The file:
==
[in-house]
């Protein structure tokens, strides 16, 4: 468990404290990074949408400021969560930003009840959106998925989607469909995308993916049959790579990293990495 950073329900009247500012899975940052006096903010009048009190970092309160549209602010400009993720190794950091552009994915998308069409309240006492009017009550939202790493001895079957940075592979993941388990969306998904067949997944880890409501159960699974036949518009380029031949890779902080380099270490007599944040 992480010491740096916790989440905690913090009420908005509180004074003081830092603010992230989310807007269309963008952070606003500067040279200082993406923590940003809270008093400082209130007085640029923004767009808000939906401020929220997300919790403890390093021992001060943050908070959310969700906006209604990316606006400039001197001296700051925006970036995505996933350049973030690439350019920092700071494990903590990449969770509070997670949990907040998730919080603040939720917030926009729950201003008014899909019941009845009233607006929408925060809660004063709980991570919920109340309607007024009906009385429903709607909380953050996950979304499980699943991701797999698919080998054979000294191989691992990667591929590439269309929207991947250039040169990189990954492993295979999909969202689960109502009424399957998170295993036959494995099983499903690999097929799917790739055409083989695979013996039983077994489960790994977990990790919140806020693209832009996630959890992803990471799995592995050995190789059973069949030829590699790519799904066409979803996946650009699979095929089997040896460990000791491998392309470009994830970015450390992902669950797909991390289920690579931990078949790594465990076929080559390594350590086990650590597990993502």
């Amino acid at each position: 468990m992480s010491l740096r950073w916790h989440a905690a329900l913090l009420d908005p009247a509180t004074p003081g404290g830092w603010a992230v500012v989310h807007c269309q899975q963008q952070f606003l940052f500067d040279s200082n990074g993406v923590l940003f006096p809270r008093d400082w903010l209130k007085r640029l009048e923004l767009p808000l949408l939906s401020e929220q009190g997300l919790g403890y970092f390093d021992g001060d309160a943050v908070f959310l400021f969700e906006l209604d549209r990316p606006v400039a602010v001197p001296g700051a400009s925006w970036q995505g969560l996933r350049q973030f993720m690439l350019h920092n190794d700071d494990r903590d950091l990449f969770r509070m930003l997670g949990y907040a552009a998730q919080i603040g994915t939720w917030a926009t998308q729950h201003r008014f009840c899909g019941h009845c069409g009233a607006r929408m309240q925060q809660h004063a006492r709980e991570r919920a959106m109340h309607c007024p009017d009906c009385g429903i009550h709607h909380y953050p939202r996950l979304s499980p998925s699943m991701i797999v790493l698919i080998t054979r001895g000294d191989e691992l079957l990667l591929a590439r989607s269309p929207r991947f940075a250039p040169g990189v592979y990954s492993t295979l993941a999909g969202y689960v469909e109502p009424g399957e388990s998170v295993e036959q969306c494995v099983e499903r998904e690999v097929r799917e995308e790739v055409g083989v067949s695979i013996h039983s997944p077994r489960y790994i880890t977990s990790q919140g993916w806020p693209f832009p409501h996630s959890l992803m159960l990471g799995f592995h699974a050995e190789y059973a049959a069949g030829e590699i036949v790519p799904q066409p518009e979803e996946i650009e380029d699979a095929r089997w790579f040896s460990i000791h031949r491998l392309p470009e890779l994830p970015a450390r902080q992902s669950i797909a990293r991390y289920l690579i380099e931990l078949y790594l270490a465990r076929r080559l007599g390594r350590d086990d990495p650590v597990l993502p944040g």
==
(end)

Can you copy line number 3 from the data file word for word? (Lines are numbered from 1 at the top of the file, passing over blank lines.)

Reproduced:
């Amino acid at each position: 468990m992480s010491l740096r950073w916790h989440a905690a329900l913090l009420d908005p009247a509180t004074p003081g404290g830092w603010a992230v500012v989310h807007c269309q899975q963008q952070f606003l940052f500067d040279s200082n990074g993406v923590l940003f006096p809270r008093d400082w903010l209130k007085r640029l009048e923004l767009p808000l949408l939906s401020e929220q009190g997300l919790g403890y970092f390093d021992g001060d309160a943050v908070f959310l400021f969700e906006l209604d549209r990316p606006v400039a602010v001197p001296g700051a400009s925006w970036q995505g969560l996933r350049q973030f993720m690439l350019h920092n190794d700071d494990r903590d950091l990449f969770r509070m930003l997670g949990y907040a552009a998730q919080i603040g994915t939720w917030a926009t998308q729950h201003r008014f009840c899909g019941h009845c069409g009233a607006r929408m309240q925060q809660h004063a006492r709980e991570r919920a959106m109340h309607c007024p009017d009906c009385g429903i009550h709607h909380y953050p939202r996950l979304s499980p998925s699943m991701i797999v790493l698919i080998t054979r001895g000294d191989e691992l079957l990667l591929a590439r989607s269309p929207r991947f940075a250039p040169g990189v592979y990954s492993t295979l993941a999909g969202y689960v469909e109502p009424g399957e388990s998170v295993e036959q969306c494995v099983e499903r998904e690999v097929r799917e995308e790739v055409g083989v067949s695979i013996h039983s997944p077994r489960y790994i880890t977990s990790q919140g993916w806020p693209f832009p409501h996630s959890l992803m159960l990471g799995f592995h699974a050995e190789y059973a049959a069949g030829e590699i036949v790519p799904q066409p518009e979803e996946i650009e380029d699979a095929r089997w790579f040896s460990i000791h031949r491998l392309p470009e890779l994830p970015a450390r902080q992902s669950i797909a990293r991390y289920l690579i380099e931990l078949y790594l270490a465990r076929r080559l007599g390594r350590d086990d990495p650590v597990l993502p944040g």